When we moved into our new home in 2022 I dictated the phrase telling friends “We’re custodians of this old place” which we are.
Our home is around 350 years old and has so much history and quirks to consider and look after.
My dictation app got confused with a word I don’t (or didn’t) use that often.
Custodians. Instead of that it came out as Custard Ians. Now my husband Snowy is never one to shy away from a bowl of custard but there have been times since moving in here the we’ve thrown ourselves on the floor (metaphorically most of the time) with the responsibility of our not-so-new-now home.
There’s no shying away from looking after something which is both precious and valuable in equal measures. Us on moving-in day below!
Think of your business, your place of work.
Making decisions, taking risks, acting with integrity for the good of the business as well as your colleagues…and you – is something we do daily.
Remembering and honouring those who went before and, critically, those who follow in your fortunes is so important.
We have a staircase down to our cellars which was “the servants’ staircase” and another which was “the Rector’s“.
Which one do you think is the most worn? Has real signs of wear and I imagine those men and women running up and down the stairs looking after the fires and paraphernalia of the time?
The Rector’s staircase is remarkably unworn.
This might sound whimsical and irrelevant to you but I put this to you.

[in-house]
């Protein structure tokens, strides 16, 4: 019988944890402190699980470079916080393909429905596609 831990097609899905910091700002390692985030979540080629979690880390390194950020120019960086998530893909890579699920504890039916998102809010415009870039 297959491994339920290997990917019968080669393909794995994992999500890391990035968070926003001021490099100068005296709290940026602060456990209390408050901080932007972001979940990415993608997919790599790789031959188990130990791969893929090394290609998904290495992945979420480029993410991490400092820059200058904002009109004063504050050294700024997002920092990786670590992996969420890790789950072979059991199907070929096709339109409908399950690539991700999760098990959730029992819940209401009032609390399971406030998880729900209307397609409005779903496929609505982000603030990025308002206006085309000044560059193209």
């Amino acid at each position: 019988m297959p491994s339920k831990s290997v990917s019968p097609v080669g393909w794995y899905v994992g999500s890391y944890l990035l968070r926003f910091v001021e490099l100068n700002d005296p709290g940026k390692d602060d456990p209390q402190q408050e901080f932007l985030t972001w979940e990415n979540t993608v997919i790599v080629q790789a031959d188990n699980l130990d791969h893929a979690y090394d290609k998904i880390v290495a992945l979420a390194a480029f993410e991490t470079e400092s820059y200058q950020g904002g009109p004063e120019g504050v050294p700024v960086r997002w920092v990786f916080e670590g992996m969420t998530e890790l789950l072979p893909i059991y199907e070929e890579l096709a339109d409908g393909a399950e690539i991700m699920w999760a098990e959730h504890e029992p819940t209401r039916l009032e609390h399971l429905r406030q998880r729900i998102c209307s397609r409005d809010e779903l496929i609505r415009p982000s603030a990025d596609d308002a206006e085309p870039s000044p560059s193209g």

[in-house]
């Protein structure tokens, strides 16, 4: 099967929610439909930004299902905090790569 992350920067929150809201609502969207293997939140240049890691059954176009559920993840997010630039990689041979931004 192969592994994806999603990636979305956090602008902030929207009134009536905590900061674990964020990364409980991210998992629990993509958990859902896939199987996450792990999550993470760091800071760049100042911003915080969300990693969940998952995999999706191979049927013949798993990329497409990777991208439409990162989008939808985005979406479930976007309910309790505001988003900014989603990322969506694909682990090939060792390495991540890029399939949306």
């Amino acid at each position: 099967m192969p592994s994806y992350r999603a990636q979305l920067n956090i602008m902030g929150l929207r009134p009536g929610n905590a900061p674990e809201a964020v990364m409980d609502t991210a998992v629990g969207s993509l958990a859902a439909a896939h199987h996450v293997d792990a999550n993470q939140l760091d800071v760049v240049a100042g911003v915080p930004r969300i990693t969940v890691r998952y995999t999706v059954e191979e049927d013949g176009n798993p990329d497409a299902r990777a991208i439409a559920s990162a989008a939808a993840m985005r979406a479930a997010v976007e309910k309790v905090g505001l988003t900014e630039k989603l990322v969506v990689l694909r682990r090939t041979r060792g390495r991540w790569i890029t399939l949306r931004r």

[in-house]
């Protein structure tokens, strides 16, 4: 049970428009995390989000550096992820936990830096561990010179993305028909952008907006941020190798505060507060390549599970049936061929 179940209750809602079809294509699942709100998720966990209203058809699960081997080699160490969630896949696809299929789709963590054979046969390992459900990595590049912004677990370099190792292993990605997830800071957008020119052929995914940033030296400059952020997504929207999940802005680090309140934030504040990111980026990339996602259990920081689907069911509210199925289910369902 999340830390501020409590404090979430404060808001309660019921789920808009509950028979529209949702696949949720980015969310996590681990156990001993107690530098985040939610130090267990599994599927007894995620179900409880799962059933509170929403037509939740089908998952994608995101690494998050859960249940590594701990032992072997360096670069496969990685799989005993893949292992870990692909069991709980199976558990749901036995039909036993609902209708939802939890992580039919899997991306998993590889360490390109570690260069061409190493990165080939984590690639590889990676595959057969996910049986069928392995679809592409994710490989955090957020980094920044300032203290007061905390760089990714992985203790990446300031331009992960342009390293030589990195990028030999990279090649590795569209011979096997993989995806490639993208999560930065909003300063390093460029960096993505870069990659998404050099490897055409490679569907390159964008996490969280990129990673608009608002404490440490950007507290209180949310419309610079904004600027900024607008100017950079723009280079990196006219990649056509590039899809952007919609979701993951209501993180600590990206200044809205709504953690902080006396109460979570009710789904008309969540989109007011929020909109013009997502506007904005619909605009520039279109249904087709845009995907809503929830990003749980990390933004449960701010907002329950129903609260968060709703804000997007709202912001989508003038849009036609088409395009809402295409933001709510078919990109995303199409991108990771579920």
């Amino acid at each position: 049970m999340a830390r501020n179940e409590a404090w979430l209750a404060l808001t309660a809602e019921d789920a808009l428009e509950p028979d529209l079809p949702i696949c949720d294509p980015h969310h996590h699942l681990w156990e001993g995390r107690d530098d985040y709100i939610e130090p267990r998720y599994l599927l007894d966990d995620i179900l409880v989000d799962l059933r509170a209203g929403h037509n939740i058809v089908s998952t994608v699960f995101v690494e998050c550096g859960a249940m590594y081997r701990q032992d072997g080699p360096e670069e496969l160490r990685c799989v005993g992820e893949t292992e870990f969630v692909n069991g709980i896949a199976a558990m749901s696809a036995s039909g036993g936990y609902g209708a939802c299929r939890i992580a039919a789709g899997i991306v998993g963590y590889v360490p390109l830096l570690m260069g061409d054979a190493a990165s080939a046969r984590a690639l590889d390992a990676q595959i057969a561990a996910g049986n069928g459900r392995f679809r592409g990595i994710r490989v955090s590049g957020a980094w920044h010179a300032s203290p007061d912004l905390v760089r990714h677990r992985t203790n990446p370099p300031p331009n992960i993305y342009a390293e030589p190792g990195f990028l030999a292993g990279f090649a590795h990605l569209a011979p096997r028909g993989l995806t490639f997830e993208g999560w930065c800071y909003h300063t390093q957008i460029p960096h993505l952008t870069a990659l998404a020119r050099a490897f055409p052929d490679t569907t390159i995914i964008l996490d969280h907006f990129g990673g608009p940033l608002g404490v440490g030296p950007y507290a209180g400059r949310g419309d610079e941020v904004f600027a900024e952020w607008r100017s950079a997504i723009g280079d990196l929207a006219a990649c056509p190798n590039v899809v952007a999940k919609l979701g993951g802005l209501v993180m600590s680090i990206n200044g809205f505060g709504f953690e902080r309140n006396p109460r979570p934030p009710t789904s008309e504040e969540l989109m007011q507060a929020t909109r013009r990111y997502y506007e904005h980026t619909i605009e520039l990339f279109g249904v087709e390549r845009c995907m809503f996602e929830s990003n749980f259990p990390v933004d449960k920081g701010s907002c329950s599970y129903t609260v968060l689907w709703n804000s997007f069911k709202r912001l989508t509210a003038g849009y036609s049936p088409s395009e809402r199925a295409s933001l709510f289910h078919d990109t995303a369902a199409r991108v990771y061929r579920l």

- How do you want others to think about how you contributed and cared for your business, your home etc?
- Fast forward 100 years and others will be in our place – what can we be custodians of that’s within our control for them?
- What do you see or understand about your own place of work and/or home that someone else has done/created and you’re benefitting from?
In these times of drives for sustainability thinking of ourselves as Custard Ians/Custodians is both appropriate and more important. It’s a good word.
A final word on the matter…
“A garden was one of the few things in prison that one could control. To plant a seed, watch it grown, to tend it then harvest it, offered a simple but enduring satisfaction. The sense of being the custodian of this small patch of earth offered a taste of freedom.”
~ Nelson Mandela
And in other news…
We had a Tree Specialist out to our home today to survey our Cedar tree which is huge and which needs regular attention to keep it sturdy and safe. It’s about 320 years old and is a local landmark. Having had a branch crash down recently, it’s definitely telling us it needs attention.